Jeremy Carlton received his Bachelor's degree in Natural Sciences from Queens' College, Cambridge, and moved to the University of Bristol for a PhD in Biochemistry with Pete Cullen, working on endosomal trafficking in mammalian cells. He then joined the laboratory of Juan Martin-Serrano at King's College, London, for postdoctoral work studying the role of ESCRT proteins in HIV-1 release. He was awarded a Wellcome Trust Research Career Development Fellowship and moved to the Division of Cancer Studies at King's in 2012 to establish his independent research group. In 2017, he became a Wellcome Trust Senior Research Fellow and EMBO Young Investigator and moved his laboratory on secondment from King's to the Francis Crick Institute, London. His research is focused on organelle dynamics during mammalian cell division.
What inspired you to become a scientist?
My mum was an immunologist who worked at the Chester Beatty labs in London and my dad was an aeronautical engineer. I grew up in an environment where we loved finding out how and why things work and becoming a scientist felt like a very natural progression. However, for a long time, I was determined to be a physicist or a chemist, and I only moved into biology when I realised I couldn't understand the physics or the maths [laughs]. At this time at university, I remember thinking back to when we were at school and how much I loved dissecting things like the heart or the lungs and learning about how these organs functioned inside our own bodies – this pushed me back to biology.
Rather than organs or tissue organisation, you're interested in subcellular processes such as cytokinesis or intracellular trafficking. How did this curiosity evolve?
During my pharmacology lectures, Michael Edwardson (University of Cambridge) gave a lecture that included a discussion of endosomes as sorting organelles, and that concept really clicked for me. I thought it was fascinating that cells had this internal sorting machinery, but I also loved membranes and at the time was toying with undertaking a PhD with Robin Irvine (University of Cambridge) who was working on phosphoinositides. Just as my degree finished, one of Robin's ex-postdocs, Pete Cullen, posted a flyer to recruit a PhD student in Bristol and I thought this would be a really fun thing to do. I was lucky enough to get an offer and it was when I got to Bristol that we started working on endosomes and everything came together.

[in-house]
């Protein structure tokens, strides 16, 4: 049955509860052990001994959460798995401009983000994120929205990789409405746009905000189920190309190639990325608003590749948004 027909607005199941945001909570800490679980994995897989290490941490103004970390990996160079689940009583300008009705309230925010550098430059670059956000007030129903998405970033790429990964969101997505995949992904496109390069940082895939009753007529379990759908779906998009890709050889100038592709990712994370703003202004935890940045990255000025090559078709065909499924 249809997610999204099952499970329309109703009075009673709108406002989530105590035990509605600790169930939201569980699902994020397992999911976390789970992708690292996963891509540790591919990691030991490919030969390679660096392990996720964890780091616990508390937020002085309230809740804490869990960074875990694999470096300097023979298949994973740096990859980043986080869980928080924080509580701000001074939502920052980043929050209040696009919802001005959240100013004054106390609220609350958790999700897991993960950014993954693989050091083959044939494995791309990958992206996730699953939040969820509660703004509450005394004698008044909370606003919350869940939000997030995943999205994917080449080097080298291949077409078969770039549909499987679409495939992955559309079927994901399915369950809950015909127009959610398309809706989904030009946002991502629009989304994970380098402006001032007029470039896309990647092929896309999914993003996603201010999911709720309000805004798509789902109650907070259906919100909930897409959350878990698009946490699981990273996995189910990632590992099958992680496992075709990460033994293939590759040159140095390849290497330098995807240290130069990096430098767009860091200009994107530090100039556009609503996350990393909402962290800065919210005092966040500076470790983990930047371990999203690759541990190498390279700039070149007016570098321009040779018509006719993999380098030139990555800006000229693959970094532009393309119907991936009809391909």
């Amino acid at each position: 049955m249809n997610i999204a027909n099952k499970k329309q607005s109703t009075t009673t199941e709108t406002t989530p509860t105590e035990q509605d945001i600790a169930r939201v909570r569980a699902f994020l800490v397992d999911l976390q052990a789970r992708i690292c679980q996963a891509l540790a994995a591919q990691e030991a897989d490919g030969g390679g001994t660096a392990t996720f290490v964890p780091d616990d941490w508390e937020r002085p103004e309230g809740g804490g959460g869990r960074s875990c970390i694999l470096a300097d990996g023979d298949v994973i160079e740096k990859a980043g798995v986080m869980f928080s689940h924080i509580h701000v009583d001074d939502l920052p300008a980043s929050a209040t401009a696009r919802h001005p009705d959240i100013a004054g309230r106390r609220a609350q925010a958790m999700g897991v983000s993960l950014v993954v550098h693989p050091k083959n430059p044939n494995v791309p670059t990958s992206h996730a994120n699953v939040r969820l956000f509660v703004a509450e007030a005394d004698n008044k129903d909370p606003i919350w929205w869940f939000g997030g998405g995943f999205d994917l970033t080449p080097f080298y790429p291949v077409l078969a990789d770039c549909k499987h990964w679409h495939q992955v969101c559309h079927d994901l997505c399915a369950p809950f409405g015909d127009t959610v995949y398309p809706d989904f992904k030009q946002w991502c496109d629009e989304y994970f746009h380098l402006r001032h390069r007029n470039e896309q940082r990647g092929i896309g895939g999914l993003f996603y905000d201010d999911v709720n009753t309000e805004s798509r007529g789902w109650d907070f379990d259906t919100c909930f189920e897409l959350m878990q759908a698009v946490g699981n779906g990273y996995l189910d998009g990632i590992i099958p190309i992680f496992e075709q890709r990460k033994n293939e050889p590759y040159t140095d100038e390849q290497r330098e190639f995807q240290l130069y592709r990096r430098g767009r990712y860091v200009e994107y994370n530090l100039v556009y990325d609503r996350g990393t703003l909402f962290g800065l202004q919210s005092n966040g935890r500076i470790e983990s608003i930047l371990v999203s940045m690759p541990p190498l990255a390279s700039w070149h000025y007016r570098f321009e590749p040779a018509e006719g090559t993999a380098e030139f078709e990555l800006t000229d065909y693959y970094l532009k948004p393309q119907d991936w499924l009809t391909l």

And did your PhD work lead you automatically towards the endosomal sorting complex required for transport (ESCRT) machinery?
Pete was a great advisor and one of the things he did at the end of my PhD was to give me a bit of time to really think about what area I wanted to move into. While I was studying the role of sorting nexins during my PhD, the ESCRT machinery, which does a really important bit of endosomal sorting, was discovered by Scott Emr's lab, then at UCSD. ESCRT biology was something I found fascinating and I was also hooked by the fact that virologists had discovered that HIV hijacked ESCRTs in order to bud out of cells. At the time, I was absolutely desperate to be an HIV biologist and focussed my postdoc search in this area. I managed to get a great postdoc with Juan Martin-Serrano in London and although we did a bit of work on viral budding, we went on to discover that ESCRTs were also needed for cytokinesis, the final stage of cell division.
What questions are your lab trying to answer just now?